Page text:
- Hong Kong's Consumer Council warned people against eating too many crisps and French fries, as some contain levels of the carcinogen acrylamide that exceeds EU standards
- They also have high levels of salt and fat
If you've been turning to crisps and French fries while stuck at home during the Covid-19 pandemic lockdown, we've got some bad news. Hong Kong’s consumer watchdog has of a hidden health risk in the popular treats.
In addition to high levels of fat and salt, many crisps and other potato-based snacks available at stores and restaurants in Hong Kong contain a cancer-causing agent in excess of European Union standards, the Consumer Council revealed on Monday.
“Don’t open another pack until you finish one pack. When you’re having a conversation or watching football, it’s easy to eat from one pack to another,” said Gilly Wong Fung-han, the council’s chief executive. “You will consume a lot of harmful substances.”
According to the watchdog’s study, 30 per cent of 39 samples of pre-packaged and freshly fried potato snacks from restaurants contain levels of the carcinogen acrylamide exceeding EU standards.
French fries from fast-food chain Five Guys, waffle fries sold at Ikea and Spaghetti House’s hash browns were among those found topping the benchmark.
Acrylamide can be formed during deep-frying and baking, when cooking at above 120 degrees Celsius with little water.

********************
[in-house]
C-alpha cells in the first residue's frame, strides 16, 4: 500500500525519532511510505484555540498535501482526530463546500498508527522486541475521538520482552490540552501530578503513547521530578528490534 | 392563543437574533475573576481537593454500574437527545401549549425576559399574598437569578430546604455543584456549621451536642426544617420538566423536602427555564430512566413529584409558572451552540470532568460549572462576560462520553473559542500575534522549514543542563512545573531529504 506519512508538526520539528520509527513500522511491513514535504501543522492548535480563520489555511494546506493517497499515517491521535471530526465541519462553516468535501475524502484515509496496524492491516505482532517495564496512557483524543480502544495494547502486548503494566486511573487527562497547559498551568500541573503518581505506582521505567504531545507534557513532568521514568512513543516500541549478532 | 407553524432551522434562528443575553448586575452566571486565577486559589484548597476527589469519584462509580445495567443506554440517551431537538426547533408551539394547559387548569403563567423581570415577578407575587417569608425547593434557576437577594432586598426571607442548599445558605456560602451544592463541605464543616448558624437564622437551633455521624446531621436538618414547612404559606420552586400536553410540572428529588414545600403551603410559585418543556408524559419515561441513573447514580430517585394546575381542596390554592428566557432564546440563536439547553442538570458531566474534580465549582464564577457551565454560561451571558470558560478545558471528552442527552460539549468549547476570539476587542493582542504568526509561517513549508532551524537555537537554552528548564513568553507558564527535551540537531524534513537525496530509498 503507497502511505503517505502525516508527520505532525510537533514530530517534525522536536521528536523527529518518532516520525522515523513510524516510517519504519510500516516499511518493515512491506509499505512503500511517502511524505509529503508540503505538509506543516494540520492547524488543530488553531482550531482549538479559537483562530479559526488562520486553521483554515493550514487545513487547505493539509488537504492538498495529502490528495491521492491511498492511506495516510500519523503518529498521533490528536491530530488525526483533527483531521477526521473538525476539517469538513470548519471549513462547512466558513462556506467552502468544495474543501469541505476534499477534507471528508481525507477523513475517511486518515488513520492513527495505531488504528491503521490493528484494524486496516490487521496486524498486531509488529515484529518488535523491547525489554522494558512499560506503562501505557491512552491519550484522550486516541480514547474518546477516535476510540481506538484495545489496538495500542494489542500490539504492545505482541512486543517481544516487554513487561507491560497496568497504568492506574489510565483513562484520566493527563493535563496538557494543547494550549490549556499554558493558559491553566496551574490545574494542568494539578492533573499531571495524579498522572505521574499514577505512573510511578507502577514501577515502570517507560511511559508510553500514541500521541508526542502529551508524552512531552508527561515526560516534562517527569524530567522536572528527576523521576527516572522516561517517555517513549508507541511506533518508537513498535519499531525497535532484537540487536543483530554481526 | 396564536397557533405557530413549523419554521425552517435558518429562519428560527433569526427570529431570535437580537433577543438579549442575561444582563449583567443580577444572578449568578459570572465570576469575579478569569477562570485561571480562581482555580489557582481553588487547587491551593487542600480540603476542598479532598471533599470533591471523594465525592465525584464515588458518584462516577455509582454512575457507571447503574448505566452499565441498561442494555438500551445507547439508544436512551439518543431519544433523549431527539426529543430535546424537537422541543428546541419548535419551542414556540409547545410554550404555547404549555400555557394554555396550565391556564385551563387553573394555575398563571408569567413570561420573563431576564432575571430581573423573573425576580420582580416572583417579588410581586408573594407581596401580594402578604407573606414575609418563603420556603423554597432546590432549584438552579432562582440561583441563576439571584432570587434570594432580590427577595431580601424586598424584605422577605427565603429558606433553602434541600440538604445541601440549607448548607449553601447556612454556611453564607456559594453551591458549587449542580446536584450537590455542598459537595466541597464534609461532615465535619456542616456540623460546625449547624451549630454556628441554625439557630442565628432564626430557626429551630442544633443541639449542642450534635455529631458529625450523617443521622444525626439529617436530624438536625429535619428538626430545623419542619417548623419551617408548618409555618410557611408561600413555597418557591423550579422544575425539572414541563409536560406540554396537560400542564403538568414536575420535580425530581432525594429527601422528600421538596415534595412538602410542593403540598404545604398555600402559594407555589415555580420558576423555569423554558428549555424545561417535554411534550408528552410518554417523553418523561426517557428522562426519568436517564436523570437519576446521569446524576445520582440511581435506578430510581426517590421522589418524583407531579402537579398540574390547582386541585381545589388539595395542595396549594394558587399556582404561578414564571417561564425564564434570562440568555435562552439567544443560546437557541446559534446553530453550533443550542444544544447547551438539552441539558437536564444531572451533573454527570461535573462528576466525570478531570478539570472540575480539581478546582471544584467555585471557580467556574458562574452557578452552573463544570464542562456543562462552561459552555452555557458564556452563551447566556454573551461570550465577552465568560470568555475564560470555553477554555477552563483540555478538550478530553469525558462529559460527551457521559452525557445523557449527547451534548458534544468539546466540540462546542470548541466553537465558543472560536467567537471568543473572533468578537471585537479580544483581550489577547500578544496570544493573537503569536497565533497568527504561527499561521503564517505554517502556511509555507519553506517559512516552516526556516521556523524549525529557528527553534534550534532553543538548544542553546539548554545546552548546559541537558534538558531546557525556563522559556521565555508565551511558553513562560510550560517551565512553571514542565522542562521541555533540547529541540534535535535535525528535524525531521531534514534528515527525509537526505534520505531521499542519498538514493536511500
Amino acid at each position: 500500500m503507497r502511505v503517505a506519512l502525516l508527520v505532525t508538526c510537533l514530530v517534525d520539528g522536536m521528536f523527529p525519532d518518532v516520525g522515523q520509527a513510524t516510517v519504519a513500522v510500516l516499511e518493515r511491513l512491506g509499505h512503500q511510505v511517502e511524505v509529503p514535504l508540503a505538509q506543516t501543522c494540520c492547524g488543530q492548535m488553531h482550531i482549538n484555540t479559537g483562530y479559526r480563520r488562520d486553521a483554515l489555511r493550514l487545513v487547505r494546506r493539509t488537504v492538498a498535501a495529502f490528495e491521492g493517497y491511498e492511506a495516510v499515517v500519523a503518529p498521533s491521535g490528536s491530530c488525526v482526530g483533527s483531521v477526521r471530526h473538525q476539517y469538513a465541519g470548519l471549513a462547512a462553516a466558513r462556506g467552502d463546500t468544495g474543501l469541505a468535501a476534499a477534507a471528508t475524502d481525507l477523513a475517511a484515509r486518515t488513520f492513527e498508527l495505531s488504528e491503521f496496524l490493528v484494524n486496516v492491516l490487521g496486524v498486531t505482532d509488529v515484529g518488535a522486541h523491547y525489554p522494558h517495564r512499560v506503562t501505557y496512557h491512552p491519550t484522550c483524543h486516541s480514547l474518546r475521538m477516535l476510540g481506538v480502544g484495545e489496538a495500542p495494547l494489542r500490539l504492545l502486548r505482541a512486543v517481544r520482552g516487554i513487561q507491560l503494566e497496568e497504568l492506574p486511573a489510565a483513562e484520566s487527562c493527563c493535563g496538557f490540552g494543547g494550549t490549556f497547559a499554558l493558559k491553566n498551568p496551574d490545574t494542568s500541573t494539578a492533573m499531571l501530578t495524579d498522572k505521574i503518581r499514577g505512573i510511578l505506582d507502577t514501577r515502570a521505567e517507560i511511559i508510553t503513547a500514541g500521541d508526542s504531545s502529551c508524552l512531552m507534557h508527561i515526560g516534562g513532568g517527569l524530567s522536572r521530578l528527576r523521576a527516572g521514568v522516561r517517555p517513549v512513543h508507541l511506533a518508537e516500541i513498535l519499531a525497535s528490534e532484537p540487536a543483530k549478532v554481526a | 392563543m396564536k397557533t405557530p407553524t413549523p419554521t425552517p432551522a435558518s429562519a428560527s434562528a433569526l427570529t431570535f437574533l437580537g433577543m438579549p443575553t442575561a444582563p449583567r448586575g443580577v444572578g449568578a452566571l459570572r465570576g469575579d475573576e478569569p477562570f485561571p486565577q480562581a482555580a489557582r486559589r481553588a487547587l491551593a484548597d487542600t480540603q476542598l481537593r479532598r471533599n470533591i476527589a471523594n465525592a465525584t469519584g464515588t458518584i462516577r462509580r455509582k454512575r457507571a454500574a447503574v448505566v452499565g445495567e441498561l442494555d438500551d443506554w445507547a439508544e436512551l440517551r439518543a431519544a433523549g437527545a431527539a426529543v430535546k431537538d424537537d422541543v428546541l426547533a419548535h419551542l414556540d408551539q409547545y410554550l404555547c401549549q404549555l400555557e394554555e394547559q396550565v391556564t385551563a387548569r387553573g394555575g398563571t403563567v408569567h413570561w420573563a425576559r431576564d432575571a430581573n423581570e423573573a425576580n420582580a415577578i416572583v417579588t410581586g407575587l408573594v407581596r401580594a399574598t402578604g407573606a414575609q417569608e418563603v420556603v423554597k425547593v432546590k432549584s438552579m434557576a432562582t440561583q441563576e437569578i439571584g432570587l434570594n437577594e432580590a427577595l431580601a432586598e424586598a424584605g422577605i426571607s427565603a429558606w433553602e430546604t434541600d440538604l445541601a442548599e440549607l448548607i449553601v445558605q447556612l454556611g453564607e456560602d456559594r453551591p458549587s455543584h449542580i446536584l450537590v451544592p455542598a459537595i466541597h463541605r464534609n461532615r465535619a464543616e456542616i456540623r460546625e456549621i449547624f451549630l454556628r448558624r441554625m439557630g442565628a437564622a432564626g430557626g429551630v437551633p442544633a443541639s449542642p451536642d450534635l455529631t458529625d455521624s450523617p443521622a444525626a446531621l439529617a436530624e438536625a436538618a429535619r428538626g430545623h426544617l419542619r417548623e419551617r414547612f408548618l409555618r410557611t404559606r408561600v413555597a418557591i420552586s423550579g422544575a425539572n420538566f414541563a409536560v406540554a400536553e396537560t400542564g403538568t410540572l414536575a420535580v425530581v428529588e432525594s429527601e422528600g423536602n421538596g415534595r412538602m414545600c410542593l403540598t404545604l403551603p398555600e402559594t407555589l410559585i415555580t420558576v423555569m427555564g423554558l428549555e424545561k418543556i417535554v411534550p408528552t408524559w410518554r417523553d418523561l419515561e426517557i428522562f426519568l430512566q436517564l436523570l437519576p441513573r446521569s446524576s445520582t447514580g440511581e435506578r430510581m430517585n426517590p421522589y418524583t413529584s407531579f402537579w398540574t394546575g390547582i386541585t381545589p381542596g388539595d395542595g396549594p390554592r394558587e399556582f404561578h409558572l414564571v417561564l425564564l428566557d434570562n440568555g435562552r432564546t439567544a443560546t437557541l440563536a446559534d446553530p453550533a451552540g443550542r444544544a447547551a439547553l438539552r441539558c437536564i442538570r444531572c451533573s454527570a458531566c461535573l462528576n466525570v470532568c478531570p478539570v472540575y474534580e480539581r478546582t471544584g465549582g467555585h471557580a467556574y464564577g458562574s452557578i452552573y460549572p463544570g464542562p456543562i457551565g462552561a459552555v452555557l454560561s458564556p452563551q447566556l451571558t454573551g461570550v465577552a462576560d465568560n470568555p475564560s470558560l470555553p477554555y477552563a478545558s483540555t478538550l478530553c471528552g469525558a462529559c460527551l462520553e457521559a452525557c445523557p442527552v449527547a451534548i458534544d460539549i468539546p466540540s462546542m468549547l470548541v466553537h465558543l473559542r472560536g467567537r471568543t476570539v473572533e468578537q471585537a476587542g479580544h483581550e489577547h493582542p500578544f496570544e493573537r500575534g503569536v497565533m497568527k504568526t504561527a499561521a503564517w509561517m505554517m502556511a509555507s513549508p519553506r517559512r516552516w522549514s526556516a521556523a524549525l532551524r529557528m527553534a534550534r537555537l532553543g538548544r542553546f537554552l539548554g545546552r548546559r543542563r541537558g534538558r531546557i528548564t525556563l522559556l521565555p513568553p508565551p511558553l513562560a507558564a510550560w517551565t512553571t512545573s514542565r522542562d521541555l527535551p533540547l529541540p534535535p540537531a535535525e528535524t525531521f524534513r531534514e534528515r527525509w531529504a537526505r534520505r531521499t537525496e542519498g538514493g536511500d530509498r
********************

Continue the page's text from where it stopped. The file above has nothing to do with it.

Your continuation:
Research and testing committee chair Professor Nora Tam Fung-yee said while eating a pack of crisps could be a “gift for relieving stress” while stuck at home during the pandemic, the government should urge local food manufacturers to evaluate the effectiveness of their measures to reduce acrylamide content.
One large order of fries at Five Guys was found to have 447mcg of acrylamide, the highest of any in the freshly fried category. It also contained the most total fat and saturated fats and placed second in sodium content.
Spaghetti House’s diced hash browns, meanwhile, had 135mcg of acrylamide, while Ikea’s waffle fries contained 68mcg.
In a response to the study, Five Guys said it would reduce acrylamide in its products by monitoring the quality of potatoes and create guidelines for changing cooking oils.
While healthier alternatives can be found in chips and fries made from prawn, corn and quinoa, which contain less acrylamide and fat, they are high in sodium, and the council’s Wong suggested consumers wean themselves off crispy snacks altogether in favour of food not processed at high temperatures.
“If you really crave for something to get into your stomach, healthier choices like fruits, or maybe nuts, will probably be a better choice for you,” she said.